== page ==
To survive, thrive and also to minimise the governance backlash, the first step must be to get the right information needed to govern effectively. The board bears the responsibility to set clear guidelines and expectations about the kinds of information they want to see filter up. What benefits are being targeted? [how is this consistent with our strategic priorities?] Do we have the organisational capacity to realise these benefits and what other risks are involved? How will we measure success? Do we have the right person driving the change? Are there any warning signs that the project is going off track? Are the benefits being realised? These questions seem simple but none of the directors I have spoken to had an effective process to terminate failing projects. Benefits are usually quantified (66%), but they are often overstated (27%)[6], change is not always considered (40%)[7], individuals are not held accountable (5-23%) and few organisations track benefits through to realisation (10%)[8]. Organisations do not focus on the true determinants of success.

In the absence of guidance, management has turned to so-called ‘best practice’ and focused on efficiency measures such as on-time and on-budget. Unfortunately on-time on-budget reporting was never the most appropriate focus for governance. It is certainly not enough in this new world. Only effectiveness will count because average or below-average performance will not guarantee survival. Above-average performance gained through acceptable levels of risk is the true objective of governance[9], the standard to which the board must aspire and the standard to which management must be accountable. Governance effort for compliance only, even if it is with a so-called ‘best practice’ framework, is a governance luxury we can no longer afford.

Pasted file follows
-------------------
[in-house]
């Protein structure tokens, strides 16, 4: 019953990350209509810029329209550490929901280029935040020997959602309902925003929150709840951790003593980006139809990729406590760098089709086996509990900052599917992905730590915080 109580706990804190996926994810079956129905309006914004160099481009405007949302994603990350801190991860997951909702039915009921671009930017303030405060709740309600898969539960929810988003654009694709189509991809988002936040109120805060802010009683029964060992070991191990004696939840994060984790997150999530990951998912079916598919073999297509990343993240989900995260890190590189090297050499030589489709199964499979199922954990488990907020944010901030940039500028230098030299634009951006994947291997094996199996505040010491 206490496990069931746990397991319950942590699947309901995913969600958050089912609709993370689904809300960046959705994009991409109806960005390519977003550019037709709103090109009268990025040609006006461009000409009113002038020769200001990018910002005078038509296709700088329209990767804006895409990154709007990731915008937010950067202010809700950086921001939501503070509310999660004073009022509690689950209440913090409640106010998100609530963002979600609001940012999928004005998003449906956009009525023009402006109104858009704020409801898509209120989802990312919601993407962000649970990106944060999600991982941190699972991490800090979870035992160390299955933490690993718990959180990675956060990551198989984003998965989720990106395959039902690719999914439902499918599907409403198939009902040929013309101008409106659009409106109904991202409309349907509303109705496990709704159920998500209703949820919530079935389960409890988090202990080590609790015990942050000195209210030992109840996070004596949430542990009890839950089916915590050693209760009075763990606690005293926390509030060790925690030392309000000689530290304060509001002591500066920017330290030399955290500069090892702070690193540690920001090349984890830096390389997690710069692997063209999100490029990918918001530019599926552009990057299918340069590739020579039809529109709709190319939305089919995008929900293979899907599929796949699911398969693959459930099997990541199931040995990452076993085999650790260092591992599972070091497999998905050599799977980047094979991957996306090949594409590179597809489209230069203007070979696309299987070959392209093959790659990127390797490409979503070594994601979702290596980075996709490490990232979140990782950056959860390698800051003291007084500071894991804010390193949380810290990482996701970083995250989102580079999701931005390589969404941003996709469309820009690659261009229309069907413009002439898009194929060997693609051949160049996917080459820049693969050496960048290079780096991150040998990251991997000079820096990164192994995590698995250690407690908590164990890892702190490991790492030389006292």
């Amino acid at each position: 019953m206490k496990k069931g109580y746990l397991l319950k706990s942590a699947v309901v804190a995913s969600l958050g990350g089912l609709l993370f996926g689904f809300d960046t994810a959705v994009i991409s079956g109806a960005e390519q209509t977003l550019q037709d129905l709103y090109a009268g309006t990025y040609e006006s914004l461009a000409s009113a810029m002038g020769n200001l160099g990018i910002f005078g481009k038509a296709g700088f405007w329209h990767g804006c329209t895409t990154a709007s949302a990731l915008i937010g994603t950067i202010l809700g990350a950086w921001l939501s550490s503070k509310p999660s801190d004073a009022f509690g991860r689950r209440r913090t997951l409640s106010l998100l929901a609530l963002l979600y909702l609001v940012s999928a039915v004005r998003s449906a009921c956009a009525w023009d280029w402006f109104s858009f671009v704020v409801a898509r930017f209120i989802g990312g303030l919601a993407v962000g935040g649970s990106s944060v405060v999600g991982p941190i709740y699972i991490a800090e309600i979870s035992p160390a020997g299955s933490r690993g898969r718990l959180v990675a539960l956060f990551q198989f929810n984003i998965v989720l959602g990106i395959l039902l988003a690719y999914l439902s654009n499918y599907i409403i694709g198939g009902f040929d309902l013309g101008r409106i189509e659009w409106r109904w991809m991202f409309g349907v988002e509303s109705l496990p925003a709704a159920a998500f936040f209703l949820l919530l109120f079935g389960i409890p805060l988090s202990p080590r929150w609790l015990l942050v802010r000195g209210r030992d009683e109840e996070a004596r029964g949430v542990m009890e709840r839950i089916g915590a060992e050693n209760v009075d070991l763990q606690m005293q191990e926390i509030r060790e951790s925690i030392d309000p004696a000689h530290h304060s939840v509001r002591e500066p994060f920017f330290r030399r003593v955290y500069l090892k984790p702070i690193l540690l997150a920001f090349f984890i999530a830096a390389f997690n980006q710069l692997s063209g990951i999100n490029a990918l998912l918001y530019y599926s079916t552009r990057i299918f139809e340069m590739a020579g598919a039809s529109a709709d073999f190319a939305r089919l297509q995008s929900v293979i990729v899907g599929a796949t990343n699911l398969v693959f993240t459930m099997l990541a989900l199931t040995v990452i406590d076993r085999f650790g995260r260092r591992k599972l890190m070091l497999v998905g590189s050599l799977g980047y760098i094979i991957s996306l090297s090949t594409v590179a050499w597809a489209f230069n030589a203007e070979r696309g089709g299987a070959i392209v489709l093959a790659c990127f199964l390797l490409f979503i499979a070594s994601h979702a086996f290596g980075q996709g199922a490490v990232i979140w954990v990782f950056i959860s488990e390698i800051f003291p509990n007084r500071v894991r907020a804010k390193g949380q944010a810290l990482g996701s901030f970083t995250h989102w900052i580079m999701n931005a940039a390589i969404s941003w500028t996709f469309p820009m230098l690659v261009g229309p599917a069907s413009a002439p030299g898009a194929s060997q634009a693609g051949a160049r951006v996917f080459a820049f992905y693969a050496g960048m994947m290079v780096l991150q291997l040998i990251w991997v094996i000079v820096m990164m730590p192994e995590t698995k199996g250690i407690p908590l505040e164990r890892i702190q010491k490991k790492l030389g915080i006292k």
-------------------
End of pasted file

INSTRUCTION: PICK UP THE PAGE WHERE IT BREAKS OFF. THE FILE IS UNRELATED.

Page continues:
[1] 2009 Corporate Governance Conference: New Risk, Accountability and Leadership Challenges. Toronto 6- 7 May
[2] See related article providing A brief history of corporate governance 15 July 2009
[3] What the Board Needs to Know About IT: Phase II Findings (Deloitte, 2007),,1002,sid=36692&cid=151800,00.html
[4] D. Lovalla and D. Kahneman, “Delusions of success: how optimism undermines executive’s decisions, Harvard Business Review,” Harvard Business Review July (2003): 58
[5] R. Young, “What is the ROI for IT Project Governance? Establishing a benchmark.,” in 2006 IT Governance International Conference (Auckland, New Zealand, 2006)
[6] Chad Lin, Graham Pervan, and Donald McDermid, “IS/IT investment evaluation and benefits realization issues in Australia,” Journal of Research and Practice in Information Technology 37, no. 3 (2005): 235-251
[7] KPMG, “Global IT Project Management Survey: How committed are you?,” 2005,
[8] John Thorp, “Unlocking Value – Delivering on the Promise of Information Technology,” in Delivering Value, 2008,
[9] F.G. Hilmer, Strictly Boardroom: improving governance to enhance company performance (Melbourne: The Business Library, 1993)